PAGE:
Mitton picked up staunch support from several high-profile figures within her party in recent weeks, with federal Green Party leader Elizabeth May and provincial party leader David Coon joining her on the campaign trail in late August and long-time host of The Nature of Things David Suzuki joining her for a special event on the evening of Friday, Sept. 21.
Mitton will be joined in Fredericton by Green Party leader David Coon, who was re-elected in the riding of Fredericton South, and fellow Green candidate Kevin Arsenau, who claimed the riding of Kent South.
Mitton said the success of the Green Party in tonight’s election sends a clear message to Fredericton.
“These results send a strong message to our leaders that we care about democracy, we care about our local economy, we care about our forests, our seniors, our youth and our future.”
At the provincial level, the Progressive Conservatives took 22 seats and the Liberals took 21. The Green Party and the People’s Alliance each claimed three seats.
In order to form a majority government, a party must secure 25 of the 49 available seats. Although the PCs took more seats in Monday night’s election, the Liberals won the most votes overall.
Both Liberal leader Brian Gallant and PC leader Blaine Higgs stated Monday evening they would attempt to form the province’s first minority government in nearly 100 years. Both the PCs and Liberals also indicated they would seek to work with the Green Party and People’s Alliance to form a government.
While the PCs may have won one more seat than the Liberals in Monday evening’s election, Gallant’s party claimed 37.8 per cent of the overall votes, while Higgs’ party claimed 31.9 per cent.
Gallant announced Tuesday morning that New Brunswick Lt.-Gov. Jocelyne Roy Vienneau granted the Liberals permission to continue governing the province. They will, however, have to win the confidence of the legislature if they are to remain in power.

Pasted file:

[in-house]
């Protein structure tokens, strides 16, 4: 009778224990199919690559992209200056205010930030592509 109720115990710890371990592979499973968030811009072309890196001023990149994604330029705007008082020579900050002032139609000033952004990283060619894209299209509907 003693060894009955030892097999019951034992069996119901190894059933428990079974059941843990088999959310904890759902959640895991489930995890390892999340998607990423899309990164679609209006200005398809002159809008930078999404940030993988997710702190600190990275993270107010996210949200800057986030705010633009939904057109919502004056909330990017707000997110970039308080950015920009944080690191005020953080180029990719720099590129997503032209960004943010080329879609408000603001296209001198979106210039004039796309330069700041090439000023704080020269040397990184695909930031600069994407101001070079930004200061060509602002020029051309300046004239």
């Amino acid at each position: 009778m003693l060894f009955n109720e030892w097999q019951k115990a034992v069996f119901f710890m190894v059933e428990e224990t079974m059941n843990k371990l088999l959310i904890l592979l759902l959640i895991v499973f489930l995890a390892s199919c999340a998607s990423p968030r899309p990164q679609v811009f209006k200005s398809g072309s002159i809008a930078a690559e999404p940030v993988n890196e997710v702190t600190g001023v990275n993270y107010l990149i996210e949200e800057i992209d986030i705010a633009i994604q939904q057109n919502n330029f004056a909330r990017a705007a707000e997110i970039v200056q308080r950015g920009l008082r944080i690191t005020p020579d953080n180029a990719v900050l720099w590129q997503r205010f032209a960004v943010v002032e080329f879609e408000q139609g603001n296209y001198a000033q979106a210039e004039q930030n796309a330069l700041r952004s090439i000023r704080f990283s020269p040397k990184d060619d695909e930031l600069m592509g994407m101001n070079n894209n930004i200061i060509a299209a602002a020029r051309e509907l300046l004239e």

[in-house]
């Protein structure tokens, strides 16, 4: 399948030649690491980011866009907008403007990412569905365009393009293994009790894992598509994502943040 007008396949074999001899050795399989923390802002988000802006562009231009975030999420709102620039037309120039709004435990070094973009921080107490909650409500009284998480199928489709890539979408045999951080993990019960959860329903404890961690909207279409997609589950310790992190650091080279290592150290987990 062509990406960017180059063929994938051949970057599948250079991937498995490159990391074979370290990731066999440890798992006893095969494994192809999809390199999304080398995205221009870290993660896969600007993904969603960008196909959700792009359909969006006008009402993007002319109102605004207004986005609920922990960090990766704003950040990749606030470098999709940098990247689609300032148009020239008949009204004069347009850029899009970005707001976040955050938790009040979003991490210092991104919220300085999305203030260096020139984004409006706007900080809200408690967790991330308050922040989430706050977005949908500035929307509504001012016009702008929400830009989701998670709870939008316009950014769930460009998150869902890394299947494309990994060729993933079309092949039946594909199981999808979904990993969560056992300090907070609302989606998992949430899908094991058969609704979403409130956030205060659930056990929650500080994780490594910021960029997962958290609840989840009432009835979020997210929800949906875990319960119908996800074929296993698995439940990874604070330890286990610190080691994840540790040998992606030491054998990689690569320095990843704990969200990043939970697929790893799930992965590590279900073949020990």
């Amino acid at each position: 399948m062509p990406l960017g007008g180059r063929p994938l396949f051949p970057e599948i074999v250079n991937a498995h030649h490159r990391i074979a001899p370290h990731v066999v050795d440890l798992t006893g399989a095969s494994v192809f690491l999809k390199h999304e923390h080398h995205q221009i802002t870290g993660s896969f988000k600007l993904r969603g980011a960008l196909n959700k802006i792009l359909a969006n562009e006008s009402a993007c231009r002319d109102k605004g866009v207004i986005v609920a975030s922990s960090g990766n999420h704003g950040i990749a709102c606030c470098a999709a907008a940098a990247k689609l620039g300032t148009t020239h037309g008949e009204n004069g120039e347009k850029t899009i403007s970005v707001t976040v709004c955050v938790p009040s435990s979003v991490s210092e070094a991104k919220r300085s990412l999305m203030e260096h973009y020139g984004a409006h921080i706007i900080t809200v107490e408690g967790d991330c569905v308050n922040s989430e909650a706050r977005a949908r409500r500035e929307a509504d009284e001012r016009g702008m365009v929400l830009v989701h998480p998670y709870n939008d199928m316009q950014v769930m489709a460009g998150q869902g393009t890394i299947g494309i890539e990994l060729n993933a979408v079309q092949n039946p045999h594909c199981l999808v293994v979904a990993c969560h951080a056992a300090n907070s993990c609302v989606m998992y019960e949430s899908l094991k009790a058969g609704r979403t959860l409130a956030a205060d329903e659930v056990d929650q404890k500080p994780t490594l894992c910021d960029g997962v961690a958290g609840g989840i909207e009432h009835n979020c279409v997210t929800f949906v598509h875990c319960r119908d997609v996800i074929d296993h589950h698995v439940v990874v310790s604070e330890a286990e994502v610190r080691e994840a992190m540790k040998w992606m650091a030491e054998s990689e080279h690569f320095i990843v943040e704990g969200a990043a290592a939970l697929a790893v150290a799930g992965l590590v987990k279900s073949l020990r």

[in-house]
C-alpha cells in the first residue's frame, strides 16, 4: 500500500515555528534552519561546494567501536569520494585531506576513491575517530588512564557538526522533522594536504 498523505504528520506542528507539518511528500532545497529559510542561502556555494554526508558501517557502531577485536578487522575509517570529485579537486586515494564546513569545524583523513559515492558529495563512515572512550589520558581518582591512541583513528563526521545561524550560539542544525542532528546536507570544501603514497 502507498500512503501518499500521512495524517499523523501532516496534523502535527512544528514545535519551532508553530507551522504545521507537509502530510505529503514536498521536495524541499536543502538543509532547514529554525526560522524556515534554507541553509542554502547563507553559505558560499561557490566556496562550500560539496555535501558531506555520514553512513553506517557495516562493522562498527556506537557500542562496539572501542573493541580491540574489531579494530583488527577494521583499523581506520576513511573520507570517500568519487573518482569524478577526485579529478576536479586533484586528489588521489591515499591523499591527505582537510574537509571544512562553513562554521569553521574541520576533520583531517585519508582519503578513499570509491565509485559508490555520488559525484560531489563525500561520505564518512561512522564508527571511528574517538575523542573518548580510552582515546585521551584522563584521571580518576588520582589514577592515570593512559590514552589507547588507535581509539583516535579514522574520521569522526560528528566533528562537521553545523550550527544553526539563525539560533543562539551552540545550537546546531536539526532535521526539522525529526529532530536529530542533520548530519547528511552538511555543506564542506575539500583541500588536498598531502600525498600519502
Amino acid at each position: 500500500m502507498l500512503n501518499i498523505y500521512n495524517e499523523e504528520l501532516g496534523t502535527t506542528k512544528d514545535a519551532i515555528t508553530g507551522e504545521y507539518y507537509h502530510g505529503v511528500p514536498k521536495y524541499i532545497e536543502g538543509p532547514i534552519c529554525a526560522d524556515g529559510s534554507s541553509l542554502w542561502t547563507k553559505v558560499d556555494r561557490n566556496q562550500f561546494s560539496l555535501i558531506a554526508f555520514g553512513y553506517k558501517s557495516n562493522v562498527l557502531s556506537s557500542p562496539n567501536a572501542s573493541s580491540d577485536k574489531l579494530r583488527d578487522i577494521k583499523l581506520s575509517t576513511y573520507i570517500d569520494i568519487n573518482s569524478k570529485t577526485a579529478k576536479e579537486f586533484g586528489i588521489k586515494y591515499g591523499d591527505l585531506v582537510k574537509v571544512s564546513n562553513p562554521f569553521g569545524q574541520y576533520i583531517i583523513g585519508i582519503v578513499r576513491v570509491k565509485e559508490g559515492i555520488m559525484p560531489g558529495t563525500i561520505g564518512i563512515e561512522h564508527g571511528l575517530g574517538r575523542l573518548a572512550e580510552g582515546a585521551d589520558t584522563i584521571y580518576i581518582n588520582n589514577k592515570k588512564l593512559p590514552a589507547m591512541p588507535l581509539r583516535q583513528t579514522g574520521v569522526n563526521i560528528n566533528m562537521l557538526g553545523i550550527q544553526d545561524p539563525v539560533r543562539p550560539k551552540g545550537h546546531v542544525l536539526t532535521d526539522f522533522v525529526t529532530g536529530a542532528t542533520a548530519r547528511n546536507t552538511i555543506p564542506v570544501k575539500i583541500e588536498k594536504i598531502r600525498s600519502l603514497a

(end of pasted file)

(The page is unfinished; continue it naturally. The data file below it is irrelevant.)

Recounts unlikely to alter election night outcome
If the results of the 2014 provincial election are any indication, recounts – even in ridings where the difference in votes earned by the top two candidates was as close as they were in Memramcook-Tantramar – are unlikely to change the results announced on election night, largely due to the accuracy of the tabulation machines used by Elections NB. In 2014, recounts were granted in seven ridings.
The chief electoral officer's official report following the 2014 provincial election stated: "Following each of the seven recounts, the judges’ declarations confirmed the original seven winning candidates. Out of the seven electoral districts, 11 candidates saw a slight change in their votes (ranging from 1 to 3 votes), while 25 other candidates saw no change."
The report went on to credit the accuracy of the tabulation machines for the minor discrepancies found in the recounts.
"Overall, 51,784 ballots were recounted, nearly 14 per cent of the ballots cast in the general election, reinforcing the fact that the tabulation machines accurately counted the candidates’ votes in the manner in which they were programmed . . .”
The results of recounts for the 2018 provincial election are expected to be announced Oct. 5.